Churchill isn’t just synonymous with the more famous Winston, this charming nodding bulldog is an iconic feature of the 90s and early 00s. Who couldn’t be charmed by him and his reassuring “Oh yes!” No one, that’s who.
Churchill’s nodding mascot made the intimidating notion of insurance a friendlier one as he nodded in approval of customers’ wise insurance decisions, offering peace of mind in the process.
Still sad we missed out on nabbing one of those nodding toys to put in the car though!
7. Ronald McDonald
Burgers. Fries. Clowns?
Well, it worked and this list would be empty without the Big Mac himself: Ronald McDonald.
One of just many cast of characters the Golden Arches have in their repertoire, this guy can go one of two ways for people; delight or dismay. Probably depends on your opinion of clowns first!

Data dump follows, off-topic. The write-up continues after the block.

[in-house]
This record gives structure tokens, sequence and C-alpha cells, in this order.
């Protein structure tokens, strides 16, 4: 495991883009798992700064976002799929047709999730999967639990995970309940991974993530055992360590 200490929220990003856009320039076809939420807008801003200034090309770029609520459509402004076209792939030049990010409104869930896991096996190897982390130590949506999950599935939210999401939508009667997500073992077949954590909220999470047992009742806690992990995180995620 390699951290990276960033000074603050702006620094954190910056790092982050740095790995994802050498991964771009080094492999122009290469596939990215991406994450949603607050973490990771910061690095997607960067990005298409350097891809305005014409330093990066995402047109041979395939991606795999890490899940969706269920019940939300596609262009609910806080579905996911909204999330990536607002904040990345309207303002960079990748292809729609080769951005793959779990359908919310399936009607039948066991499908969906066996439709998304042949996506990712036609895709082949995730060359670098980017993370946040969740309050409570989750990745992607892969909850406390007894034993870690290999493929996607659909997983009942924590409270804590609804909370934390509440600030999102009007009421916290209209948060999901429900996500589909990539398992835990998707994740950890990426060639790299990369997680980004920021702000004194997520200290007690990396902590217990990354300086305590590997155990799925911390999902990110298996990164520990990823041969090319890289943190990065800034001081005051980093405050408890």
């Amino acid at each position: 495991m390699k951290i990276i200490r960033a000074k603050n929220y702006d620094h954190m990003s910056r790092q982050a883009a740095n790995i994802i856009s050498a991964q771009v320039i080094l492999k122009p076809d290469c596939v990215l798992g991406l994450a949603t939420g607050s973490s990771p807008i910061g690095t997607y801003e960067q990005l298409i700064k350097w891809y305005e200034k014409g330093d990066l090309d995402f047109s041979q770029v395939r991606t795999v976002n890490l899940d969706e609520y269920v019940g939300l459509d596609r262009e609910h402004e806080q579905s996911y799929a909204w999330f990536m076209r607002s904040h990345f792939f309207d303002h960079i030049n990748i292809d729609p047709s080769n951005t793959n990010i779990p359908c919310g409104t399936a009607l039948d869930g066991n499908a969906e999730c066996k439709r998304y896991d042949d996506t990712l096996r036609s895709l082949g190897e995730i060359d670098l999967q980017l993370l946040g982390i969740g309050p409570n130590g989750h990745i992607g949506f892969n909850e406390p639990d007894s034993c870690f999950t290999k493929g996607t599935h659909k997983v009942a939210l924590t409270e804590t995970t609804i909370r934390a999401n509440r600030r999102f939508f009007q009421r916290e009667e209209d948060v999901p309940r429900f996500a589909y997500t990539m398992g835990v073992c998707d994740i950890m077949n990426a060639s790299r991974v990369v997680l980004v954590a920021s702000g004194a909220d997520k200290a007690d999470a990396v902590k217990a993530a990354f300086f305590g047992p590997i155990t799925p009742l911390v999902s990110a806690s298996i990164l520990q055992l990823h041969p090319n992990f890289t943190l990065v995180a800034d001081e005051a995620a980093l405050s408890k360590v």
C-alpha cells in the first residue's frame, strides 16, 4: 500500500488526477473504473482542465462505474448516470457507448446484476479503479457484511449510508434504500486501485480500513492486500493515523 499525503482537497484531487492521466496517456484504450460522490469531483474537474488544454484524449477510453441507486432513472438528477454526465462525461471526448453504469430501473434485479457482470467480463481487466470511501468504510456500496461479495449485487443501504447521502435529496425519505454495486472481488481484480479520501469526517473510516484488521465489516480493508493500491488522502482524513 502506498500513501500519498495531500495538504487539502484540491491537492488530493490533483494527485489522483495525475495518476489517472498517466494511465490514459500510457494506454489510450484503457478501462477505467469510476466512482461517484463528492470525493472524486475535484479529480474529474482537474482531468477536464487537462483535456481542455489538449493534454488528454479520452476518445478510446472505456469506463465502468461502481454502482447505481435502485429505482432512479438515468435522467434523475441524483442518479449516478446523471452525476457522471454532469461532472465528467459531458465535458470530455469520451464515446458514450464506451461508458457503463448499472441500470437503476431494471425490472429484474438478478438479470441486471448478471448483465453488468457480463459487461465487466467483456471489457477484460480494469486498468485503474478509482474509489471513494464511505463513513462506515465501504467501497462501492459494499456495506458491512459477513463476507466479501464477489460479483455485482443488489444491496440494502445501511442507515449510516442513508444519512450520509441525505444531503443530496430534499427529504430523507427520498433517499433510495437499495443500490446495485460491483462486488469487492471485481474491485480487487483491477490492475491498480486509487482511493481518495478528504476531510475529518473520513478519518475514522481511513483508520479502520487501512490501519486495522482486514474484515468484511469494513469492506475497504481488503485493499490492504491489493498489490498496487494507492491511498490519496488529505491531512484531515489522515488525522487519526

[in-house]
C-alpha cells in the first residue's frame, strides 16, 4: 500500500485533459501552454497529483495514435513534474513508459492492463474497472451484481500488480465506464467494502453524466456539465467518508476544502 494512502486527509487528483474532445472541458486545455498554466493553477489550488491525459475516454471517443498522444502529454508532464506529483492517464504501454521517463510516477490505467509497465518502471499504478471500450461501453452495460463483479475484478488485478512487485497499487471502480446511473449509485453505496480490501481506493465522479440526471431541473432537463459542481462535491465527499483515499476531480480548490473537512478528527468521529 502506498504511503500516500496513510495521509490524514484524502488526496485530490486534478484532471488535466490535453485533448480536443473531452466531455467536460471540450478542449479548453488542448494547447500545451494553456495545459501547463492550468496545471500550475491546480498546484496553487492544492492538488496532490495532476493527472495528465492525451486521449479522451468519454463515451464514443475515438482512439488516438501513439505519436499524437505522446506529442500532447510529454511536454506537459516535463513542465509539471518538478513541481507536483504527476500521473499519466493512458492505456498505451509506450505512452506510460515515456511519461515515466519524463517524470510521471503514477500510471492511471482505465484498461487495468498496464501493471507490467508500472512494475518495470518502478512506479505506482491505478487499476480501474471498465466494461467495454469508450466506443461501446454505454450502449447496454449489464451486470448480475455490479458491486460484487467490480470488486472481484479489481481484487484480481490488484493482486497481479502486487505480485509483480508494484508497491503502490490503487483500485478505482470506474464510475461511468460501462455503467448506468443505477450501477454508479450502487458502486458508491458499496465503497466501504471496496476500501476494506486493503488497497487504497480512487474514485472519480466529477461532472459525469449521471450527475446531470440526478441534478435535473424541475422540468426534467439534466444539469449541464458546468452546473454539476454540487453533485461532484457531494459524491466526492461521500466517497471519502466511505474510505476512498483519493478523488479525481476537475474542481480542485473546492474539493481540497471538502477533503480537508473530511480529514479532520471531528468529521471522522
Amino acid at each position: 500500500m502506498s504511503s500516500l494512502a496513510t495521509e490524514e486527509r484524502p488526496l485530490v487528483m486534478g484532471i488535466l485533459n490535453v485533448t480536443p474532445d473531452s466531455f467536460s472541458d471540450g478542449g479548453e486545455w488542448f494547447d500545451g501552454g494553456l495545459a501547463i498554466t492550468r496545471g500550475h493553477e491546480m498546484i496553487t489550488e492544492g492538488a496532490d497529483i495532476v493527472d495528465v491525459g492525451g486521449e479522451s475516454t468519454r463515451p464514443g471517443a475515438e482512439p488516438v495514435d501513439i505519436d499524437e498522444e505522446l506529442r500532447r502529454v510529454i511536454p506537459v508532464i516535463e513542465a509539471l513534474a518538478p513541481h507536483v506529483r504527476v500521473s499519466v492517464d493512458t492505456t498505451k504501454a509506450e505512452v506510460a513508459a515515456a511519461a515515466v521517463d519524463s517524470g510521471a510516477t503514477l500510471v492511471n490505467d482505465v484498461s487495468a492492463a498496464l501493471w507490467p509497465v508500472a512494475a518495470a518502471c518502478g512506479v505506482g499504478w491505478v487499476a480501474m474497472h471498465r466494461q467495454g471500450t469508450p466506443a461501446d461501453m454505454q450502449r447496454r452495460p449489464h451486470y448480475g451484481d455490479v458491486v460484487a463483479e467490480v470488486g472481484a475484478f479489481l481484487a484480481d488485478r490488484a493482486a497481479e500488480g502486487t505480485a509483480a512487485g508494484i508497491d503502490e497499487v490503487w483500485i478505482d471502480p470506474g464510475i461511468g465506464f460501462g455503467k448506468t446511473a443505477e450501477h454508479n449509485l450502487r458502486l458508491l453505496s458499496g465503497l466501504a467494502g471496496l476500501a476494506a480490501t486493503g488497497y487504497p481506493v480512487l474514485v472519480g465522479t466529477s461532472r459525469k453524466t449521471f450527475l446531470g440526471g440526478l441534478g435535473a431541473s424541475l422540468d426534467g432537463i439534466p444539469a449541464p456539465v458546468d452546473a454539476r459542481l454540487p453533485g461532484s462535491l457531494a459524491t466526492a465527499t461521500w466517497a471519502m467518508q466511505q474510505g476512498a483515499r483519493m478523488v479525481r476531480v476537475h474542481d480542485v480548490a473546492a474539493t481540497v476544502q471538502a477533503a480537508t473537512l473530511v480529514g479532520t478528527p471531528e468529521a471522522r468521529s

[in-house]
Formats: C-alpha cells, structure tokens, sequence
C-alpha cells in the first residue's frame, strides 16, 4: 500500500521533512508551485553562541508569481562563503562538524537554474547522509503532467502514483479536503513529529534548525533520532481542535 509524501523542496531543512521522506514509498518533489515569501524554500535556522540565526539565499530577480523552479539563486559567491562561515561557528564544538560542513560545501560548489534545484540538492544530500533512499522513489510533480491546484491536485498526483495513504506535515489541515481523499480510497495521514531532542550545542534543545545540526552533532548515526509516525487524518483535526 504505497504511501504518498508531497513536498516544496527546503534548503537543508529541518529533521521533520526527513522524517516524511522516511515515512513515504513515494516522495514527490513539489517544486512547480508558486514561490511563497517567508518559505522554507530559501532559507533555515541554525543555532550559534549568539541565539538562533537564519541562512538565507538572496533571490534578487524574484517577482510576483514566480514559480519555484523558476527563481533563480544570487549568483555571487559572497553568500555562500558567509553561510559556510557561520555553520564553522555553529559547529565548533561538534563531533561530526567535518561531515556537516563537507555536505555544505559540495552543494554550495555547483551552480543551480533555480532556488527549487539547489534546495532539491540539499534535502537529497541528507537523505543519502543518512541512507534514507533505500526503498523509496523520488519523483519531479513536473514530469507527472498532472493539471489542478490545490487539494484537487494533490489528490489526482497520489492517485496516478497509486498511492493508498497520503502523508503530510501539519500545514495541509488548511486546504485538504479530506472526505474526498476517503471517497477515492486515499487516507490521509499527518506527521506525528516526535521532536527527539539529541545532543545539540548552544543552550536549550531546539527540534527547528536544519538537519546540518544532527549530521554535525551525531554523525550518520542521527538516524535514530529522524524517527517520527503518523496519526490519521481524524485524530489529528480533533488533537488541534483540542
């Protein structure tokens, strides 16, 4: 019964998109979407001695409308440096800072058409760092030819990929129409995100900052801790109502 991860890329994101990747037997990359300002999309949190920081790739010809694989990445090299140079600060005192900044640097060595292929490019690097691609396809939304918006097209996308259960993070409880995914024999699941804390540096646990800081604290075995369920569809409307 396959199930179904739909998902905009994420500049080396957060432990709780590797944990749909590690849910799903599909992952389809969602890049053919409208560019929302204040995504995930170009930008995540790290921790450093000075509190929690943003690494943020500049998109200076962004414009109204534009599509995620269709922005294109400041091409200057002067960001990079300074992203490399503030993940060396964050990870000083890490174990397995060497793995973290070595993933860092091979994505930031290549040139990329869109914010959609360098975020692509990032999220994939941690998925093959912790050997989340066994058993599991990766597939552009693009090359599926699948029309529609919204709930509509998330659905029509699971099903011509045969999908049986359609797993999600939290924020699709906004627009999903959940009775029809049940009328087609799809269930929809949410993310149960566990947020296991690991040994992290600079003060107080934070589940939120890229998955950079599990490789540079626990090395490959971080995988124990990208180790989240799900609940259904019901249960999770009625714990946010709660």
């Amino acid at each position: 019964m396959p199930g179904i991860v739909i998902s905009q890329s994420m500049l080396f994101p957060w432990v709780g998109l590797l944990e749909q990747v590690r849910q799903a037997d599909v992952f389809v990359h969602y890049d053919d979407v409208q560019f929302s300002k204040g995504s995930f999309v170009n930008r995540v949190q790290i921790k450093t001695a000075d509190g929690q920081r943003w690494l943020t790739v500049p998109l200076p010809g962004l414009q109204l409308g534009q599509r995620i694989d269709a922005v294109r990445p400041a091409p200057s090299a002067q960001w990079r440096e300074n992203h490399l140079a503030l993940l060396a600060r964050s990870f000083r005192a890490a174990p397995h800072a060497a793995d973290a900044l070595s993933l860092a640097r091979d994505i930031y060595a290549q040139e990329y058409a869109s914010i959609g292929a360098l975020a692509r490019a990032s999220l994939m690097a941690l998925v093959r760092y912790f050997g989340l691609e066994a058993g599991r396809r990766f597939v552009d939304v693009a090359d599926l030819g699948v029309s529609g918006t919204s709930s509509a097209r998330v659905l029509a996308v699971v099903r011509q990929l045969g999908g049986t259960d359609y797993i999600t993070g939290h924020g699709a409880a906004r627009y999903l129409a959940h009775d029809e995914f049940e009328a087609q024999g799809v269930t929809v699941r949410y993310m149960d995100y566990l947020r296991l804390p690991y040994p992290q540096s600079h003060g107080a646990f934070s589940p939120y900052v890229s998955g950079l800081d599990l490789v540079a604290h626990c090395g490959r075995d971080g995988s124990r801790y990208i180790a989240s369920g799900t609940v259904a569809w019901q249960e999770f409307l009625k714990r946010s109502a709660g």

True to his roots though, Ronald McDonald is more than a mascot, he’s an entertainer! If you ever meet him, he’ll either be flipping burgers behind the counter, or making balloon animals. Either way, this clown has charisma making him a brilliant brand mascot that teeters the line between super catchy AND super creepy.
Do you have any memories of these brand mascots? Did they creep you out a little for reasons unbeknownst to you? Either way, leaving a lasting impression like that is the sign of a highly successful brand mascot and there are way, way, way too many to put into a listicle. Feel free to chime in with mascots you can think of, as we’d love to hear them!
How have these mascots helped their brands?
They’ve given something for the customer to connect with with a trustworthy and recognisable face. A customer will trust Michelin because the Michelin Man is familiar, or how Snap, Crackle and Pop are household staple cereals because basically everyone knows the gnomes and the noises of the cereal they’re onomatopoeias for. By being memorable, people link the brand to the product and sales are increased directly.